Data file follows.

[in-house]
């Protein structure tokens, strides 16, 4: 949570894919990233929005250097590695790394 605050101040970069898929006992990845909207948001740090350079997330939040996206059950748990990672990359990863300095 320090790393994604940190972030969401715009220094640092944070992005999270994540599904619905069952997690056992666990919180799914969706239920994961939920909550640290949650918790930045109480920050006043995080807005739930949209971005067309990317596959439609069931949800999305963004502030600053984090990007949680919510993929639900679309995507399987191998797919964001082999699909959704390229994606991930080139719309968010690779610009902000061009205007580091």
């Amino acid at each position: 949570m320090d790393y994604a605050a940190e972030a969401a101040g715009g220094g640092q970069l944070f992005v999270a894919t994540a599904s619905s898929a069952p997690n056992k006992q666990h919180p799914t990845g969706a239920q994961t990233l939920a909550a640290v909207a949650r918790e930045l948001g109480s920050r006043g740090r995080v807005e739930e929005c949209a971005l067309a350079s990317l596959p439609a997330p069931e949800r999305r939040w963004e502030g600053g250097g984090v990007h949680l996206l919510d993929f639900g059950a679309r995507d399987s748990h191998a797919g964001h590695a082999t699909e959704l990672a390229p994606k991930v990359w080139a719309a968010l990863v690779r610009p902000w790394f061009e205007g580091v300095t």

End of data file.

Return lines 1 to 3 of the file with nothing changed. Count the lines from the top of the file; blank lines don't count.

[in-house]
């Protein structure tokens, strides 16, 4: 949570894919990233929005250097590695790394 605050101040970069898929006992990845909207948001740090350079997330939040996206059950748990990672990359990863300095 320090790393994604940190972030969401715009220094640092944070992005999270994540599904619905069952997690056992666990919180799914969706239920994961939920909550640290949650918790930045109480920050006043995080807005739930949209971005067309990317596959439609069931949800999305963004502030600053984090990007949680919510993929639900679309995507399987191998797919964001082999699909959704390229994606991930080139719309968010690779610009902000061009205007580091």
């Amino acid at each position: 949570m320090d790393y994604a605050a940190e972030a969401a101040g715009g220094g640092q970069l944070f992005v999270a894919t994540a599904s619905s898929a069952p997690n056992k006992q666990h919180p799914t990845g969706a239920q994961t990233l939920a909550a640290v909207a949650r918790e930045l948001g109480s920050r006043g740090r995080v807005e739930e929005c949209a971005l067309a350079s990317l596959p439609a997330p069931e949800r999305r939040w963004e502030g600053g250097g984090v990007h949680l996206l919510d993929f639900g059950a679309r995507d399987s748990h191998a797919g964001h590695a082999t699909e959704l990672a390229p994606k991930v990359w080139a719309a968010l990863v690779r610009p902000w790394f061009e205007g580091v300095t």